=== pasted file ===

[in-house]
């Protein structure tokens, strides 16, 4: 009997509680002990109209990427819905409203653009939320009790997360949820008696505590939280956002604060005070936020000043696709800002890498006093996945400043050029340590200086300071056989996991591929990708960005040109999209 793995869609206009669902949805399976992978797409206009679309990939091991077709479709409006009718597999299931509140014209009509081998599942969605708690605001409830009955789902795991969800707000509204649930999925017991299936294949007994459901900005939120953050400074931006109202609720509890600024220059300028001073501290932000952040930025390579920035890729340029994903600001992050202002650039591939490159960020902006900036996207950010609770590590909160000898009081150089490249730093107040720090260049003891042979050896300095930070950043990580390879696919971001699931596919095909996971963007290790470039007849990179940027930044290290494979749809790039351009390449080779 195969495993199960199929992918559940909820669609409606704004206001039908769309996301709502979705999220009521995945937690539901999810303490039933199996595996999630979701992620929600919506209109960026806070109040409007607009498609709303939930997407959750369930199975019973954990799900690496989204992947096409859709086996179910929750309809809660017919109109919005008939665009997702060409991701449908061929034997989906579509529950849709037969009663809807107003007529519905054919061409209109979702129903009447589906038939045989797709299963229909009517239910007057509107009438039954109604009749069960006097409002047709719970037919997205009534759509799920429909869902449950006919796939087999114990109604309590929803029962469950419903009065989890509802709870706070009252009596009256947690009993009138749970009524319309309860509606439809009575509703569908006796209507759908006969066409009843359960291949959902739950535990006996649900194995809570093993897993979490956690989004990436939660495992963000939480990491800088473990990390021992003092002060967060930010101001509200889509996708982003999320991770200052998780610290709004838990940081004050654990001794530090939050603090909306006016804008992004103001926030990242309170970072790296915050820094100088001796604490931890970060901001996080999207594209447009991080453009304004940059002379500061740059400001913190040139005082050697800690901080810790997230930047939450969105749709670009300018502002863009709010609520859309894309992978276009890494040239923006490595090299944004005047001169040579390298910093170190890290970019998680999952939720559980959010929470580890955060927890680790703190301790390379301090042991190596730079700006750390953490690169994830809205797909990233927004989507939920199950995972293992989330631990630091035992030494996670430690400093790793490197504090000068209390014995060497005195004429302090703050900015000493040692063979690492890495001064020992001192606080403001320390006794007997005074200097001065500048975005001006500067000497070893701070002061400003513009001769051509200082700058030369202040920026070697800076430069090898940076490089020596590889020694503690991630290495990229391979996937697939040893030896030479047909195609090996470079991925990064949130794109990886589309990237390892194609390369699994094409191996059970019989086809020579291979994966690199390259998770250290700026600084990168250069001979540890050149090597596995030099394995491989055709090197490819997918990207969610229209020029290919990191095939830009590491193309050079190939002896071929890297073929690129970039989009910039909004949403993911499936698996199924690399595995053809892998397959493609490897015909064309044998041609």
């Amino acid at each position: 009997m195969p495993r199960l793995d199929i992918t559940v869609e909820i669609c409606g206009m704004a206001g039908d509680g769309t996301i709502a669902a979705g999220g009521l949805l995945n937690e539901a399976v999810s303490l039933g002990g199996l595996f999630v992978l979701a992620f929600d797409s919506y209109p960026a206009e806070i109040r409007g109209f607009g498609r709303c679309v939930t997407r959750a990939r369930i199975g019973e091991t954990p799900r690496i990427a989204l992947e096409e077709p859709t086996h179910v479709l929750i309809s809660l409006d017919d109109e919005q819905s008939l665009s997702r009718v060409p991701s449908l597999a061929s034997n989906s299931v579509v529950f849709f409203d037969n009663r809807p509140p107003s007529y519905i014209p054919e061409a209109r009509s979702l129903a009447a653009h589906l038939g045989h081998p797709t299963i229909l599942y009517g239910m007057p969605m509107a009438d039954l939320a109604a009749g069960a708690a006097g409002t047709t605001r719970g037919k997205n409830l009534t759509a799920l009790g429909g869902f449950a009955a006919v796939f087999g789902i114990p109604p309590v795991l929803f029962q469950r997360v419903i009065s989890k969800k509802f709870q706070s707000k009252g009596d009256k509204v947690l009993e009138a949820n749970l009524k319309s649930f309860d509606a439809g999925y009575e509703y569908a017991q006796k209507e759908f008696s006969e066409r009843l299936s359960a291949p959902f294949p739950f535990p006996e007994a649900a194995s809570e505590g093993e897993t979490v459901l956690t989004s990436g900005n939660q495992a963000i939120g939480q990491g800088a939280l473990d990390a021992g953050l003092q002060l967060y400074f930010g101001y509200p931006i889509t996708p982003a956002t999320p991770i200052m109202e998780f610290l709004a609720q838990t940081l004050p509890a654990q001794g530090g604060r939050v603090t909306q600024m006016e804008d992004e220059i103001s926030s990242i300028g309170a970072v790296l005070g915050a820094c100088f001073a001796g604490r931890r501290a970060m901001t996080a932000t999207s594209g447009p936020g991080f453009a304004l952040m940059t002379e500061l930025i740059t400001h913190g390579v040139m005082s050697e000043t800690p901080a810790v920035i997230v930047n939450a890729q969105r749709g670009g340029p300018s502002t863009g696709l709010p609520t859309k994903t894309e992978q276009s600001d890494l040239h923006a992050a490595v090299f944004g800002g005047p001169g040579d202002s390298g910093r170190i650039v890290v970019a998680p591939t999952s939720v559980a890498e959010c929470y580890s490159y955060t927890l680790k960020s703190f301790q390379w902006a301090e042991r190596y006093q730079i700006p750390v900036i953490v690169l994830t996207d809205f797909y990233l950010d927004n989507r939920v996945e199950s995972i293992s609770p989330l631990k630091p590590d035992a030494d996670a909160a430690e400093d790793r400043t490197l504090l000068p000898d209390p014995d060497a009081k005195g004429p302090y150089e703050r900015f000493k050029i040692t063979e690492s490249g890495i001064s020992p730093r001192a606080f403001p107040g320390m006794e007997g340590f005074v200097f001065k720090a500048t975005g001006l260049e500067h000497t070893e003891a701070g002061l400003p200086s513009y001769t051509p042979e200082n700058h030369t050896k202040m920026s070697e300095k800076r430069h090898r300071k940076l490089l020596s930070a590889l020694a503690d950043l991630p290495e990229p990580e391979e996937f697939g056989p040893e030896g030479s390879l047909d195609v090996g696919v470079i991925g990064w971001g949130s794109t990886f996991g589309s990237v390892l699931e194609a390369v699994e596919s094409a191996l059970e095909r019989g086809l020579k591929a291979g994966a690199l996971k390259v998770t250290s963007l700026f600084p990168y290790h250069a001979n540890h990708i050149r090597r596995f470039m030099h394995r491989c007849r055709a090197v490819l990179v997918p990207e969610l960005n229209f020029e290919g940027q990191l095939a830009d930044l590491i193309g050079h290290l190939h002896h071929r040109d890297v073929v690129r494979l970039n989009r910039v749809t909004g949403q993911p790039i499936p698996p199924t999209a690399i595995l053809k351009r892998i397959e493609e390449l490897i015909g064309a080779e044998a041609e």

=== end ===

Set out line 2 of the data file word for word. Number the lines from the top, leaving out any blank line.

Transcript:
């Protein structure tokens, strides 16, 4: 009997509680002990109209990427819905409203653009939320009790997360949820008696505590939280956002604060005070936020000043696709800002890498006093996945400043050029340590200086300071056989996991591929990708960005040109999209 793995869609206009669902949805399976992978797409206009679309990939091991077709479709409006009718597999299931509140014209009509081998599942969605708690605001409830009955789902795991969800707000509204649930999925017991299936294949007994459901900005939120953050400074931006109202609720509890600024220059300028001073501290932000952040930025390579920035890729340029994903600001992050202002650039591939490159960020902006900036996207950010609770590590909160000898009081150089490249730093107040720090260049003891042979050896300095930070950043990580390879696919971001699931596919095909996971963007290790470039007849990179940027930044290290494979749809790039351009390449080779 195969495993199960199929992918559940909820669609409606704004206001039908769309996301709502979705999220009521995945937690539901999810303490039933199996595996999630979701992620929600919506209109960026806070109040409007607009498609709303939930997407959750369930199975019973954990799900690496989204992947096409859709086996179910929750309809809660017919109109919005008939665009997702060409991701449908061929034997989906579509529950849709037969009663809807107003007529519905054919061409209109979702129903009447589906038939045989797709299963229909009517239910007057509107009438039954109604009749069960006097409002047709719970037919997205009534759509799920429909869902449950006919796939087999114990109604309590929803029962469950419903009065989890509802709870706070009252009596009256947690009993009138749970009524319309309860509606439809009575509703569908006796209507759908006969066409009843359960291949959902739950535990006996649900194995809570093993897993979490956690989004990436939660495992963000939480990491800088473990990390021992003092002060967060930010101001509200889509996708982003999320991770200052998780610290709004838990940081004050654990001794530090939050603090909306006016804008992004103001926030990242309170970072790296915050820094100088001796604490931890970060901001996080999207594209447009991080453009304004940059002379500061740059400001913190040139005082050697800690901080810790997230930047939450969105749709670009300018502002863009709010609520859309894309992978276009890494040239923006490595090299944004005047001169040579390298910093170190890290970019998680999952939720559980959010929470580890955060927890680790703190301790390379301090042991190596730079700006750390953490690169994830809205797909990233927004989507939920199950995972293992989330631990630091035992030494996670430690400093790793490197504090000068209390014995060497005195004429302090703050900015000493040692063979690492890495001064020992001192606080403001320390006794007997005074200097001065500048975005001006500067000497070893701070002061400003513009001769051509200082700058030369202040920026070697800076430069090898940076490089020596590889020694503690991630290495990229391979996937697939040893030896030479047909195609090996470079991925990064949130794109990886589309990237390892194609390369699994094409191996059970019989086809020579291979994966690199390259998770250290700026600084990168250069001979540890050149090597596995030099394995491989055709090197490819997918990207969610229209020029290919990191095939830009590491193309050079190939002896071929890297073929690129970039989009910039909004949403993911499936698996199924690399595995053809892998397959493609490897015909064309044998041609």